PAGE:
All roles in the military are now open to women, Defence Secretary Gavin Williamson has announced.
The decision was marked at a land power demonstration on Salisbury Plain, involving some of the first women to join the Royal Armoured Corps.
Mr Williamson announced that, as of today, women already serving in the Army are able to transfer into infantry roles, including the Special Forces.
Those not currently serving will be able to apply for infantry roles in December of this year, with new recruits starting basic training in April 2019.
The Ministry of Defence posted a video on Twitter calling the decision a "historic day for the military."
Announcing the move, Gavin Williamson said on Thursday that women previously being unable to apply for many military roles "potentially holds our armed forces back."
The Defence Secretary also confirmed that women are now able to apply join the Royal Marines, with selection starting before the end of this year.
Mr Williamson said: “Women have led the way with exemplary service in the armed forces for over 100 years, working in a variety of specialist and vital roles.
“So I am delighted that from today, for the first time in its history, our armed forces will be determined by ability alone and not gender.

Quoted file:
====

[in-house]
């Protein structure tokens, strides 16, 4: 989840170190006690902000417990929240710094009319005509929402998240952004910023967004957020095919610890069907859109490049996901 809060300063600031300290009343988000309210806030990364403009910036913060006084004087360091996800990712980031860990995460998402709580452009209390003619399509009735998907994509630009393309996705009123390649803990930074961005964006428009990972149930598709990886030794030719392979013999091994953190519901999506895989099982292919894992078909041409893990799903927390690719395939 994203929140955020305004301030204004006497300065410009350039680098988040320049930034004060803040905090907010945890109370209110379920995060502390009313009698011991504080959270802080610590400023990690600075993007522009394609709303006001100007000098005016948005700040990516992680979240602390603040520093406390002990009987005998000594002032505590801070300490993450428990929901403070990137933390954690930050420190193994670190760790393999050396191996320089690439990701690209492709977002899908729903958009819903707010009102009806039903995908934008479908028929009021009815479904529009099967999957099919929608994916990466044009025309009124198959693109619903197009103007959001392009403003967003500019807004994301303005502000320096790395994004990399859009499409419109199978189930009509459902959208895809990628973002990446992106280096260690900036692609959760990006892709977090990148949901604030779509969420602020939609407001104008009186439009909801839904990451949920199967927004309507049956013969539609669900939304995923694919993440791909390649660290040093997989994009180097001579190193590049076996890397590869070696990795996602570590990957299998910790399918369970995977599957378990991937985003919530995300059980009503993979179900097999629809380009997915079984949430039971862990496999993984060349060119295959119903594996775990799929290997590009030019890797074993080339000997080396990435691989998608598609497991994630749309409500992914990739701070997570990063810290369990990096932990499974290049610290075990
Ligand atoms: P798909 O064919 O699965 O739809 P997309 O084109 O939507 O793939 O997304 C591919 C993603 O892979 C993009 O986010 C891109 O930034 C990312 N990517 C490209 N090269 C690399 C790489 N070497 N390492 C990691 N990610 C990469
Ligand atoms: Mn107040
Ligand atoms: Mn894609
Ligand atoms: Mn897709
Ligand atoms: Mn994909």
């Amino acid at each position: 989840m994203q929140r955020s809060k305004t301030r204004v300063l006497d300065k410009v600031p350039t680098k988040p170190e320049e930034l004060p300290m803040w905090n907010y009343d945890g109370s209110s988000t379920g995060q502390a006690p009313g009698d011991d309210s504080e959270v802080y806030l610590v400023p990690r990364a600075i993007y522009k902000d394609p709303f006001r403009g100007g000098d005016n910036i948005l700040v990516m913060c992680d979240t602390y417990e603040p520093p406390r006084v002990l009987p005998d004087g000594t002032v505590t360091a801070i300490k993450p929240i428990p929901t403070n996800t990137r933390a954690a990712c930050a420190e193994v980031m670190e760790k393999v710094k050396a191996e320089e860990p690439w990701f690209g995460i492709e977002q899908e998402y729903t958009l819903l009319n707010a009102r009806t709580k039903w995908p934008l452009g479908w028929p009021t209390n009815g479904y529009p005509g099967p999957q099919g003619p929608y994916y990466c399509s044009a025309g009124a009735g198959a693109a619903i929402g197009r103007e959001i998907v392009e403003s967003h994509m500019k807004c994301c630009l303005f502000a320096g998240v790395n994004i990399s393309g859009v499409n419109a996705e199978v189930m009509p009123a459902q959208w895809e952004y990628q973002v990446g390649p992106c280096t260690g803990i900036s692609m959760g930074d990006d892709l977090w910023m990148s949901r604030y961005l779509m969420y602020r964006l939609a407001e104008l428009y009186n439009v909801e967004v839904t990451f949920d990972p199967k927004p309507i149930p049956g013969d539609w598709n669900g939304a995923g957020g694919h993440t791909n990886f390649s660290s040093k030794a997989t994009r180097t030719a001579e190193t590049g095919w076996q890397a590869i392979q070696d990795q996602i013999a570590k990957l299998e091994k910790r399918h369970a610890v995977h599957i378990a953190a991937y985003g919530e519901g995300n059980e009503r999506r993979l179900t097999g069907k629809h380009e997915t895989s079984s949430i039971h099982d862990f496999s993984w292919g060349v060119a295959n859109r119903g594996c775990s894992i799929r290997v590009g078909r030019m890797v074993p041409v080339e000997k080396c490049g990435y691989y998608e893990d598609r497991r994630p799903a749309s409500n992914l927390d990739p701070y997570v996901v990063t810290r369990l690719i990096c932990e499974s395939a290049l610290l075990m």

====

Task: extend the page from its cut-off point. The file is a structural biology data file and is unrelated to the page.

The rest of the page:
“Opening all combat roles to women will not only make the armed forces a more modern employer but will ensure we recruit the right person for the right role.”
Training courses will begin at Royal Marines Commando training centre in Lympstone in early 2019. While women have for many years given exemplary service, including in combat-facing roles, females were unable to serve in ground close combat roles until the ban was lifted in 2016.
The Royal Armoured Corps was the first ground close combat branch to open its doors in November 2016 to female soldiers and officers, followed by the RAF Regiment in September 2017.
Since November 2016 the Army has about 35 women either serving or being trained to join the Royal Armoured Corps, with a number of personnel already being deployed in their new role to Estonia and Oman.
A Ministry of Defence spokesman said: “While the military does not necessarily expect large numbers of women to apply for ground close combat roles, the changes are aimed at creating opportunities for individuals from all backgrounds and making the most of their talents.
“By making all branches and trades of the military open to everyone, regardless of their gender, the armed forces are building on their reputation of being a leading equal opportunities employer.”